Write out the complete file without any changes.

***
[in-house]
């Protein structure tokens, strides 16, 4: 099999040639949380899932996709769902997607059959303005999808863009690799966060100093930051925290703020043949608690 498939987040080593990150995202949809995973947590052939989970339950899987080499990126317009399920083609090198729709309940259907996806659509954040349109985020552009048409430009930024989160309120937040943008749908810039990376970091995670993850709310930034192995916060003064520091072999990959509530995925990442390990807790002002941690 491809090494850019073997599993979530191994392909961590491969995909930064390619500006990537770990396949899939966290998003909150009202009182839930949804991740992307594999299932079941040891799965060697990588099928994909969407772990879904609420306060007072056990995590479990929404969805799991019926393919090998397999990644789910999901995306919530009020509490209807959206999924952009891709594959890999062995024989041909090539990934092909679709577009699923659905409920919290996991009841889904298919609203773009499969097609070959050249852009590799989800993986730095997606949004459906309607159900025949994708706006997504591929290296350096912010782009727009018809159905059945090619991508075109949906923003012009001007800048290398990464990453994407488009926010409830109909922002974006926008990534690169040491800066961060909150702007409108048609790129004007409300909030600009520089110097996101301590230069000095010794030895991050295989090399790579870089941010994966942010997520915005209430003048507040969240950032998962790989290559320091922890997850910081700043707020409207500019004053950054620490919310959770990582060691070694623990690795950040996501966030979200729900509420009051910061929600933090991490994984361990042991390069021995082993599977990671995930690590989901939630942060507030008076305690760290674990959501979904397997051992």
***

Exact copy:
[in-house]
């Protein structure tokens, strides 16, 4: 099999040639949380899932996709769902997607059959303005999808863009690799966060100093930051925290703020043949608690 498939987040080593990150995202949809995973947590052939989970339950899987080499990126317009399920083609090198729709309940259907996806659509954040349109985020552009048409430009930024989160309120937040943008749908810039990376970091995670993850709310930034192995916060003064520091072999990959509530995925990442390990807790002002941690 491809090494850019073997599993979530191994392909961590491969995909930064390619500006990537770990396949899939966290998003909150009202009182839930949804991740992307594999299932079941040891799965060697990588099928994909969407772990879904609420306060007072056990995590479990929404969805799991019926393919090998397999990644789910999901995306919530009020509490209807959206999924952009891709594959890999062995024989041909090539990934092909679709577009699923659905409920919290996991009841889904298919609203773009499969097609070959050249852009590799989800993986730095997606949004459906309607159900025949994708706006997504591929290296350096912010782009727009018809159905059945090619991508075109949906923003012009001007800048290398990464990453994407488009926010409830109909922002974006926008990534690169040491800066961060909150702007409108048609790129004007409300909030600009520089110097996101301590230069000095010794030895991050295989090399790579870089941010994966942010997520915005209430003048507040969240950032998962790989290559320091922890997850910081700043707020409207500019004053950054620490919310959770990582060691070694623990690795950040996501966030979200729900509420009051910061929600933090991490994984361990042991390069021995082993599977990671995930690590989901939630942060507030008076305690760290674990959501979904397997051992």